Custom Act, 1962
14. Valuation of Goods for Purposes of Assessment. –
(1) For the purposes of the Customs Tariff Act, 1975 (51 of 1975), or any other law for the time being in force where under a duty of customs is chargeable on any goods by reference to their value, the value of such goods shall be deemed to be the price at which such or like goods are ordinarily sold, or offered for sale, for delivery at the time and place of importation or exportation, as the case may be, in the course of international trade, where the seller and the buyer have no interest in the business of each other and the price is the sole consideration for the sale or offer for sale :
Provided that such price shall be calculated with reference to the rate of exchange as in force on the date on which a bill of entry is presented under section 46, or a shipping bill or bill of export, as the case may be, is presented under section 50;
(1A) Subject to the provisions of sub-section (1), the price referred to in that sub-section in respect of imported goods shall be determined in accordance with the rules made in this behalf.
(2) Notwithstanding anything contained in sub-section (1) or sub-section (1A), if the Central Government is satisfied that it is necessary or expedient so to do it may, by notification in the Official Gazette, fix tariff values for any class of imported goods or export goods, having regard to the trend of value of such or like goods, and where any such tariff values are fixed, the duty shall be chargeable with reference to such tariff value.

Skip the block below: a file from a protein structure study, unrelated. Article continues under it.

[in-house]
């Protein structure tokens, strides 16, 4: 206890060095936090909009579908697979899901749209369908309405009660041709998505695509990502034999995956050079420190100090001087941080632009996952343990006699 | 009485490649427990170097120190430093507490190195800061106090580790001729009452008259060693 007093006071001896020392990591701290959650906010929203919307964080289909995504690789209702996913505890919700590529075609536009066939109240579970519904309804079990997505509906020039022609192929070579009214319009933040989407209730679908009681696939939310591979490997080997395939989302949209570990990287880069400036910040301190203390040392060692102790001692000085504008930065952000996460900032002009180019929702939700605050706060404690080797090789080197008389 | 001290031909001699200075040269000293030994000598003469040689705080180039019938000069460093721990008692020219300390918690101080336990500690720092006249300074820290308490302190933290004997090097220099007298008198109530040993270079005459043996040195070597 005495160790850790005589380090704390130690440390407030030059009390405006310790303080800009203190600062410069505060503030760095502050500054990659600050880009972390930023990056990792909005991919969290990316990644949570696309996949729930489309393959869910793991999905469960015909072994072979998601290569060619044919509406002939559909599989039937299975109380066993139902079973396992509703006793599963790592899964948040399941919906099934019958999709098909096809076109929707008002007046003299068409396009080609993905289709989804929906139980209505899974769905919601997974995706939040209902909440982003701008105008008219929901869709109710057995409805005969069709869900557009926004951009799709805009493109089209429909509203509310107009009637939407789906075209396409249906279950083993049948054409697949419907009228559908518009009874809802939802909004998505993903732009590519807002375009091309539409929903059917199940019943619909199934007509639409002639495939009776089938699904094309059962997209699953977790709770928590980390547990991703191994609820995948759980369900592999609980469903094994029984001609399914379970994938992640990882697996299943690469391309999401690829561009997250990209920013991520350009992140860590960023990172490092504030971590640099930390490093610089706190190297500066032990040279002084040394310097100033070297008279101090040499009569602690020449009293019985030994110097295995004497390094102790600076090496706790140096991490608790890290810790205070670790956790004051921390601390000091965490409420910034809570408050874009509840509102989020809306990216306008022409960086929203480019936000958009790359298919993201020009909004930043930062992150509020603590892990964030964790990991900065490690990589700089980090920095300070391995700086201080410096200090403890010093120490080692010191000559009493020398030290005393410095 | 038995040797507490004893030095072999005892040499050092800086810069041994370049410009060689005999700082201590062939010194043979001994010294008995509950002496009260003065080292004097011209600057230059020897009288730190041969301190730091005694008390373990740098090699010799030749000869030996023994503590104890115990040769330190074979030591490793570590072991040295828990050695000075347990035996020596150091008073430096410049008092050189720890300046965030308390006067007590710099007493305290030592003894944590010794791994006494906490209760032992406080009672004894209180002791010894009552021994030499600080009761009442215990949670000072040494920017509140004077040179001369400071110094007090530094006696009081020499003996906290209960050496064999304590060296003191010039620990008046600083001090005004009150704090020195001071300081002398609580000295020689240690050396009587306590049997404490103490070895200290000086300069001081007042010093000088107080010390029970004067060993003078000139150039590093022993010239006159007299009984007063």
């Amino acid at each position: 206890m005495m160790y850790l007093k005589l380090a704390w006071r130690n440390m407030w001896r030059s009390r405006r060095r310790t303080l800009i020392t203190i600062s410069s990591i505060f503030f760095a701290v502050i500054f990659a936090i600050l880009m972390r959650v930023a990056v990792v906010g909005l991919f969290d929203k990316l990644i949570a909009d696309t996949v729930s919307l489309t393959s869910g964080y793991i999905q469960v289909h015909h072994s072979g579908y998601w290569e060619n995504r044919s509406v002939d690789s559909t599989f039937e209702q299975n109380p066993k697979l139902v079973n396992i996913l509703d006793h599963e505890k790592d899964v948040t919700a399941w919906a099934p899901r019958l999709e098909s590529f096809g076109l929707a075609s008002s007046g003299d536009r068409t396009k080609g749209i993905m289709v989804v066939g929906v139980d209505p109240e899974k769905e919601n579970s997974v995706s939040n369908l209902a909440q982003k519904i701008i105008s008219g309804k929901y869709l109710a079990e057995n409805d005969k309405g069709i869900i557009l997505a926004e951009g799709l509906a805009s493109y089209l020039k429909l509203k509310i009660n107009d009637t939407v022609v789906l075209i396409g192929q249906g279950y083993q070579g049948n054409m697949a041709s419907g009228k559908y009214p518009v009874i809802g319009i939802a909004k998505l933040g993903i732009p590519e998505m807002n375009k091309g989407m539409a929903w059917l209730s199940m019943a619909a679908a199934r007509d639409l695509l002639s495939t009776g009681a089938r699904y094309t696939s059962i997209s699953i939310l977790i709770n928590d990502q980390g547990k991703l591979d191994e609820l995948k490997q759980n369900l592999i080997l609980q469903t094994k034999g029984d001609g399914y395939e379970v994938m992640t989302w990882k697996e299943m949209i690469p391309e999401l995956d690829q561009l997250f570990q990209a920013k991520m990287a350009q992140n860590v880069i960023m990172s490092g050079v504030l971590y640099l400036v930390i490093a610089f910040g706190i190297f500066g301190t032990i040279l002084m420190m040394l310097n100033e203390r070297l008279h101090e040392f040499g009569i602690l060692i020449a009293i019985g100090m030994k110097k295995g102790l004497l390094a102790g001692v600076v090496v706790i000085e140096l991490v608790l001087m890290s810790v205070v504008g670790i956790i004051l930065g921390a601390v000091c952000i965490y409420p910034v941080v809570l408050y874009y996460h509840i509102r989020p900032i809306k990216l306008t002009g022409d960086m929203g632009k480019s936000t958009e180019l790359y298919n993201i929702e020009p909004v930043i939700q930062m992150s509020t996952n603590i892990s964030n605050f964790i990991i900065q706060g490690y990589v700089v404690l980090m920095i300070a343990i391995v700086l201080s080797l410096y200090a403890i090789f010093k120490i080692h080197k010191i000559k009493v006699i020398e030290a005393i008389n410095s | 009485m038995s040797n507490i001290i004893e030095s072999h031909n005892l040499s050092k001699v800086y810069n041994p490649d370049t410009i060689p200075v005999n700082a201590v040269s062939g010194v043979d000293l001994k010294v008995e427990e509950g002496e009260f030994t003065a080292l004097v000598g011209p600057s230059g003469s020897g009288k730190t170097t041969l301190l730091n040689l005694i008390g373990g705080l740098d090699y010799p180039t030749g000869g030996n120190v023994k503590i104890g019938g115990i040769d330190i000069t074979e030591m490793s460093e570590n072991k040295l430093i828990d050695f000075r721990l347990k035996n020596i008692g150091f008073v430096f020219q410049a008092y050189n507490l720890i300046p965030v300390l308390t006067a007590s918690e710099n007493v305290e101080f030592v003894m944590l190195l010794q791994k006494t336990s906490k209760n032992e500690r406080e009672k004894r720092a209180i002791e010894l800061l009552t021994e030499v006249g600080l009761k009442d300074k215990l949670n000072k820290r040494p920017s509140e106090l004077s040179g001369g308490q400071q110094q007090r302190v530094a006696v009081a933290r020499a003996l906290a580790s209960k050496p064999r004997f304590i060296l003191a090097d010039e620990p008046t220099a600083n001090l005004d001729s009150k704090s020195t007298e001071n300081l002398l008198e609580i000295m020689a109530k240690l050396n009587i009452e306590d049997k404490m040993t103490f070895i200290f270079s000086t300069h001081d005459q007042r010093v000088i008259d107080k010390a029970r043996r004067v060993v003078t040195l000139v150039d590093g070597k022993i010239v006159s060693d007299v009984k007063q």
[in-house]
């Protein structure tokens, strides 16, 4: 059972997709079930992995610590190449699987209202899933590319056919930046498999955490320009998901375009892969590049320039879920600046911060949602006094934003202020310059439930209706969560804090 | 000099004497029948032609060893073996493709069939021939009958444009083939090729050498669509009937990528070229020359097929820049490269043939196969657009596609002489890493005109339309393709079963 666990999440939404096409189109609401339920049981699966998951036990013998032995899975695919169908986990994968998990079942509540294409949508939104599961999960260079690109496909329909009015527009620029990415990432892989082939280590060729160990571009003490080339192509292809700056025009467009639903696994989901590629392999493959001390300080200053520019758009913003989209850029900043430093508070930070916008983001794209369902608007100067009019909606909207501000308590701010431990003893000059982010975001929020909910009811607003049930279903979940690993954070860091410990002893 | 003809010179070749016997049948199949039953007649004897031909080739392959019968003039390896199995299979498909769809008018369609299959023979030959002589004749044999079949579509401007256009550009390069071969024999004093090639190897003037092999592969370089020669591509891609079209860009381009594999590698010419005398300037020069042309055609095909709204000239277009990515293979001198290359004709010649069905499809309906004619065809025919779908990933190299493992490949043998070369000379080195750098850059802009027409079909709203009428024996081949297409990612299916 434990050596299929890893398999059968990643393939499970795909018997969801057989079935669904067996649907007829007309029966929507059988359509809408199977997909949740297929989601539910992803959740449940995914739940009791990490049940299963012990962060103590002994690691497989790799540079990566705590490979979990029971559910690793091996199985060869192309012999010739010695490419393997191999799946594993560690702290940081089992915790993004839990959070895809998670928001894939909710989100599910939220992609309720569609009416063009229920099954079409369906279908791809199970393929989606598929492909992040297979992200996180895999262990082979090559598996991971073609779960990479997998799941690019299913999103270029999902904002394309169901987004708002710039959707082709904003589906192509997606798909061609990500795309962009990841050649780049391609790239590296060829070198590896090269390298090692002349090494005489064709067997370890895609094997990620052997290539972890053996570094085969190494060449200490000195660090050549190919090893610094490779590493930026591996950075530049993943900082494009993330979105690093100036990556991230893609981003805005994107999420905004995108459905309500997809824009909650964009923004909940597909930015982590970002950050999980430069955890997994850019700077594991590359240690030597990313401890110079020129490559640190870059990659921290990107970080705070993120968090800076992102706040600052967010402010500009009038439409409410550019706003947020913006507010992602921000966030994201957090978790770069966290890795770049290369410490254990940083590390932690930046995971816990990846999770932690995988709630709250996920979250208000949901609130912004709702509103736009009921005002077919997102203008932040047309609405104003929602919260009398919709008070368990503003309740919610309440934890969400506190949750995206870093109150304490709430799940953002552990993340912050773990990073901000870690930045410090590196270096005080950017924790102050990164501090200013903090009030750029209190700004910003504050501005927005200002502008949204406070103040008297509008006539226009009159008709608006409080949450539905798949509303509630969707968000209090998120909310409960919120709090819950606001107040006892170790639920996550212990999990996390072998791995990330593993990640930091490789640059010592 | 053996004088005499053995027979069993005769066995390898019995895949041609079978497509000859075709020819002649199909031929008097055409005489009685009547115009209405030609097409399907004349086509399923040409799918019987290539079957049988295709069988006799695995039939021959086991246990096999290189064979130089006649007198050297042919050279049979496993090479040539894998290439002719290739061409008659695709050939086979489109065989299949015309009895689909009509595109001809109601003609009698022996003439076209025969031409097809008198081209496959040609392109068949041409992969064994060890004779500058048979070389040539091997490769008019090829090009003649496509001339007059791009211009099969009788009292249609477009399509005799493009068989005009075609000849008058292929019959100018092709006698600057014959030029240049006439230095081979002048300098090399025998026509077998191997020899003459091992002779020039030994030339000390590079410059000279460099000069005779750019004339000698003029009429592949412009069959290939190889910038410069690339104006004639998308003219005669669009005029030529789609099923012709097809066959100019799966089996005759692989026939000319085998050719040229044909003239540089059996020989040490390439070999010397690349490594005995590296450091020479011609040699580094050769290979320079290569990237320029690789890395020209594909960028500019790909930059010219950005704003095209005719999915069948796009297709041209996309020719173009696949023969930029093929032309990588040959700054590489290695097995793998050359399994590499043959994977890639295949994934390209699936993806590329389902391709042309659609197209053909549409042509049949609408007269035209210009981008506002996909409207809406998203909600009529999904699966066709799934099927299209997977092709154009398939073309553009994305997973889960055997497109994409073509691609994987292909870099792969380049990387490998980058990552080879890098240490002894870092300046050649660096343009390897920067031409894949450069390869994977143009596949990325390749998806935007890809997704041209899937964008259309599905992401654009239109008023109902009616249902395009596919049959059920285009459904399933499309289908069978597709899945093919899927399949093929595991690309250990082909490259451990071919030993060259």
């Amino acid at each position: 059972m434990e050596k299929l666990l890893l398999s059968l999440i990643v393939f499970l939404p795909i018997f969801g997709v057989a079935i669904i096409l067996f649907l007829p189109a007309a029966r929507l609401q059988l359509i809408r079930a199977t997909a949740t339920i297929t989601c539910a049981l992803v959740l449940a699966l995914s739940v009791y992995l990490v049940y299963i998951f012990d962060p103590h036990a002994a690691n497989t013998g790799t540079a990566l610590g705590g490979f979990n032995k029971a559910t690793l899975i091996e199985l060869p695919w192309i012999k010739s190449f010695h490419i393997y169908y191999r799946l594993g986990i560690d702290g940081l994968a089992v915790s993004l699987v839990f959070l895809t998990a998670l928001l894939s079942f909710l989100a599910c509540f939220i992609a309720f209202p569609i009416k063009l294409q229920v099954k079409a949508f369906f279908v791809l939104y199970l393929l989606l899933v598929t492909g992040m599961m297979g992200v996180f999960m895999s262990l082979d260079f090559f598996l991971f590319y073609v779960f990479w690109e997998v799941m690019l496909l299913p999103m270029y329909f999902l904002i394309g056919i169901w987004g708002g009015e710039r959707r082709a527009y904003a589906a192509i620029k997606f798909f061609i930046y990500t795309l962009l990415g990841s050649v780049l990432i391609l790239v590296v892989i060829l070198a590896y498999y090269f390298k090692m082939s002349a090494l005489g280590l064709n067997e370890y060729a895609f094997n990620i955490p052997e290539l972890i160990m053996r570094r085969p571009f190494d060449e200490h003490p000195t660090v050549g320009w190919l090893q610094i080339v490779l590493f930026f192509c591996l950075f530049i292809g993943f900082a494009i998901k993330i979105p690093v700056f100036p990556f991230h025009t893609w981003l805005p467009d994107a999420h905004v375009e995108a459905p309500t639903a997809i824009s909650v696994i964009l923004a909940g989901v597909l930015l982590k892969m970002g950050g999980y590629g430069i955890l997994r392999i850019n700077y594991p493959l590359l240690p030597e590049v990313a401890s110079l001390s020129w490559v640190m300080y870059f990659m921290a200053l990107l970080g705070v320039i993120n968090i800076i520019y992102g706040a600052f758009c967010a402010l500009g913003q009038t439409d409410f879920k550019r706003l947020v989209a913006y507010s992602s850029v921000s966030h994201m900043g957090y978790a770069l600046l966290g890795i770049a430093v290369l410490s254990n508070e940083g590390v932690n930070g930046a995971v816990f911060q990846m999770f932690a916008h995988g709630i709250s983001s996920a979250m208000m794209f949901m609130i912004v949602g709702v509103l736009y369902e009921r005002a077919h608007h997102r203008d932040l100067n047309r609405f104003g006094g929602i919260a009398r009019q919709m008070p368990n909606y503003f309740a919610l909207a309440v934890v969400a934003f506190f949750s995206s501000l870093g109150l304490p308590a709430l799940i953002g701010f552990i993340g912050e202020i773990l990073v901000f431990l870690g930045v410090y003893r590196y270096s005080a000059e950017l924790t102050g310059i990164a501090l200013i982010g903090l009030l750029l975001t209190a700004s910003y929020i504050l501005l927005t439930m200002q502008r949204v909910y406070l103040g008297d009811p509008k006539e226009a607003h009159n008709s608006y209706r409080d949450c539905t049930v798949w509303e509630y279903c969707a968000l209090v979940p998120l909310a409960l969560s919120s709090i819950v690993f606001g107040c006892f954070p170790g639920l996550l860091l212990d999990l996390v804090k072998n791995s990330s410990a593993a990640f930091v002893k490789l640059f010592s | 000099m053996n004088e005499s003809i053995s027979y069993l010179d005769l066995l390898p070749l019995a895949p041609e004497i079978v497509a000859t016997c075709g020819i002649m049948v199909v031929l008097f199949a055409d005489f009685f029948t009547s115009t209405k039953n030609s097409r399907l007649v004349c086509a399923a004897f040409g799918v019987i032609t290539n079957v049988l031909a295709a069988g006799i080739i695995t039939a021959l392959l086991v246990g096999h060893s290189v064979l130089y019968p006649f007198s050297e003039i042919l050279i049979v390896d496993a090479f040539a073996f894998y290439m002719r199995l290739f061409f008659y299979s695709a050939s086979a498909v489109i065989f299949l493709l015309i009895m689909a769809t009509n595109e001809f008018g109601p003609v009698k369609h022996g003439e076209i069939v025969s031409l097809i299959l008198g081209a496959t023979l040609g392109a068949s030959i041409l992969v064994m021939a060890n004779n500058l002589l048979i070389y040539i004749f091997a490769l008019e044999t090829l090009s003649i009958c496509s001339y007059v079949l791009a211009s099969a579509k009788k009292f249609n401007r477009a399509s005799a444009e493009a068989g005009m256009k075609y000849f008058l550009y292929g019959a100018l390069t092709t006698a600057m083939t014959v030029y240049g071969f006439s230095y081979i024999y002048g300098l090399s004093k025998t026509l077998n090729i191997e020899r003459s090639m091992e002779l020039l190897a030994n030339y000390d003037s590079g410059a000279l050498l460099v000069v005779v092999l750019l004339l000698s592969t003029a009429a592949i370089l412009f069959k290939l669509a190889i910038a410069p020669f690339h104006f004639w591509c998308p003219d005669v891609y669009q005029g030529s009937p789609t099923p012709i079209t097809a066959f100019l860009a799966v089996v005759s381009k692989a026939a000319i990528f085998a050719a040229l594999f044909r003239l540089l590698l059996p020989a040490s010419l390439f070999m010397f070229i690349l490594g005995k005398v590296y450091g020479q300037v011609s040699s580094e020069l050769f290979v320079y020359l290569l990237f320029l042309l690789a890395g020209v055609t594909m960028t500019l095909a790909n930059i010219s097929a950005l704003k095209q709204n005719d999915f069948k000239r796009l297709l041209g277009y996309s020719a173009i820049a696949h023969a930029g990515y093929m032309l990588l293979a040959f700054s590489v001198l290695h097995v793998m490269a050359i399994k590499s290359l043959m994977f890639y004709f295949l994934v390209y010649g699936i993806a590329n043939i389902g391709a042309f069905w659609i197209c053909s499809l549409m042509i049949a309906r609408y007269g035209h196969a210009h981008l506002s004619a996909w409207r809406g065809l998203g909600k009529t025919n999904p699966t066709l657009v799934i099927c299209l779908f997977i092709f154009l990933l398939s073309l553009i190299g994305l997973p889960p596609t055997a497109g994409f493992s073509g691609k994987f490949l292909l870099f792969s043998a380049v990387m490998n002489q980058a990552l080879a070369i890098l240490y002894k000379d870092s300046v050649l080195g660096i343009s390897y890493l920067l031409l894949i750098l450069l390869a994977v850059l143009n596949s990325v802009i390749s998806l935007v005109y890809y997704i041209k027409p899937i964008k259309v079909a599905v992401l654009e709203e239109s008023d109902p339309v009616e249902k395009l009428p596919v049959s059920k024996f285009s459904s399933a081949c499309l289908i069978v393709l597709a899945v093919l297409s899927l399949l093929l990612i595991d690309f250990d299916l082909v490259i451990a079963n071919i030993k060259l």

(3) For the purposes of this section –
(a) "rate of exchange" means the rate of exchange –
( i ) determined by the Central Government, or
(ii) ascertained in such manner as the Central Government may direct, for the conversion of Indian currency into foreign currency or foreign currency into Indian currency;
(b) "foreign currency" and "Indian currency" have the meanings respectively assigned to them in the Foreign Exchange Regulation Act, 1973 (46 of 1973).
Comment :. Undervaluation of goods There was no allegation nor any evidence shown that the importers and foreign suppliers had any interest in the business of each other - Thus said invoice price could be treated as price at which the goods are ordinarily sold in course of international trade - Hence it could not be said that there was any undervaluation of goods. Mirah Exports Pvt . Ltd. v. Collector of Customs AIR 1998 SUPREME COURT 928